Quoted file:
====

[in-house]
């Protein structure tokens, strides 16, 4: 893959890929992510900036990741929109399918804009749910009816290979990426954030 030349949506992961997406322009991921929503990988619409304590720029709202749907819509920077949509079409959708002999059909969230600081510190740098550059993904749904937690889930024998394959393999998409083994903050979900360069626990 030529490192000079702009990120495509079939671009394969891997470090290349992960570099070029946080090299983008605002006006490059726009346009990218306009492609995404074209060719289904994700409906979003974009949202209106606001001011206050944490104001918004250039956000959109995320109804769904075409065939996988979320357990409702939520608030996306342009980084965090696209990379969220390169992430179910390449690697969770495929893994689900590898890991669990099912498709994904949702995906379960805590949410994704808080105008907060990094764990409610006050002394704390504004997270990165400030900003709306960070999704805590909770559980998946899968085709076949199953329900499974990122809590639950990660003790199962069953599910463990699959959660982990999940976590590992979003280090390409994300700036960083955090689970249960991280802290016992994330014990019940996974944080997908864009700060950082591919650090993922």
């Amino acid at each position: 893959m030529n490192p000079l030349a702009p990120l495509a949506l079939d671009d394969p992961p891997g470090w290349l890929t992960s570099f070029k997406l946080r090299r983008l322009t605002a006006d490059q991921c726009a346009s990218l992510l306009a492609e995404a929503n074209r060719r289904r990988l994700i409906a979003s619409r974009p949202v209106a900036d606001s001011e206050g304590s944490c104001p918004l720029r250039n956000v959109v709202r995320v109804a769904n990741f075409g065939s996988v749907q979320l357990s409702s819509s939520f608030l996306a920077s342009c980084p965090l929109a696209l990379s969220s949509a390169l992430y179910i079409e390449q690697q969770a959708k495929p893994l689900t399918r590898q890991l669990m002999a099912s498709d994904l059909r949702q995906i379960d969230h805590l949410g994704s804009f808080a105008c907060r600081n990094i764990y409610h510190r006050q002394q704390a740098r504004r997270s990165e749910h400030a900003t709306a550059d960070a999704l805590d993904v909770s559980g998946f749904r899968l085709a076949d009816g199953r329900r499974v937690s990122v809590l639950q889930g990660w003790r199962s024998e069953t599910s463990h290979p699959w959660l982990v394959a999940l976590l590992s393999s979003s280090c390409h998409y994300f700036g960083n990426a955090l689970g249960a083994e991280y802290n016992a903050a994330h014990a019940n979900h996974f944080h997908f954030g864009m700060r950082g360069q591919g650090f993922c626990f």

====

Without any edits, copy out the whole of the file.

[in-house]
């Protein structure tokens, strides 16, 4: 893959890929992510900036990741929109399918804009749910009816290979990426954030 030349949506992961997406322009991921929503990988619409304590720029709202749907819509920077949509079409959708002999059909969230600081510190740098550059993904749904937690889930024998394959393999998409083994903050979900360069626990 030529490192000079702009990120495509079939671009394969891997470090290349992960570099070029946080090299983008605002006006490059726009346009990218306009492609995404074209060719289904994700409906979003974009949202209106606001001011206050944490104001918004250039956000959109995320109804769904075409065939996988979320357990409702939520608030996306342009980084965090696209990379969220390169992430179910390449690697969770495929893994689900590898890991669990099912498709994904949702995906379960805590949410994704808080105008907060990094764990409610006050002394704390504004997270990165400030900003709306960070999704805590909770559980998946899968085709076949199953329900499974990122809590639950990660003790199962069953599910463990699959959660982990999940976590590992979003280090390409994300700036960083955090689970249960991280802290016992994330014990019940996974944080997908864009700060950082591919650090993922």
């Amino acid at each position: 893959m030529n490192p000079l030349a702009p990120l495509a949506l079939d671009d394969p992961p891997g470090w290349l890929t992960s570099f070029k997406l946080r090299r983008l322009t605002a006006d490059q991921c726009a346009s990218l992510l306009a492609e995404a929503n074209r060719r289904r990988l994700i409906a979003s619409r974009p949202v209106a900036d606001s001011e206050g304590s944490c104001p918004l720029r250039n956000v959109v709202r995320v109804a769904n990741f075409g065939s996988v749907q979320l357990s409702s819509s939520f608030l996306a920077s342009c980084p965090l929109a696209l990379s969220s949509a390169l992430y179910i079409e390449q690697q969770a959708k495929p893994l689900t399918r590898q890991l669990m002999a099912s498709d994904l059909r949702q995906i379960d969230h805590l949410g994704s804009f808080a105008c907060r600081n990094i764990y409610h510190r006050q002394q704390a740098r504004r997270s990165e749910h400030a900003t709306a550059d960070a999704l805590d993904v909770s559980g998946f749904r899968l085709a076949d009816g199953r329900r499974v937690s990122v809590l639950q889930g990660w003790r199962s024998e069953t599910s463990h290979p699959w959660l982990v394959a999940l976590l590992s393999s979003s280090c390409h998409y994300f700036g960083n990426a955090l689970g249960a083994e991280y802290n016992a903050a994330h014990a019940n979900h996974f944080h997908f954030g864009m700060r950082g360069q591919g650090f993922c626990f």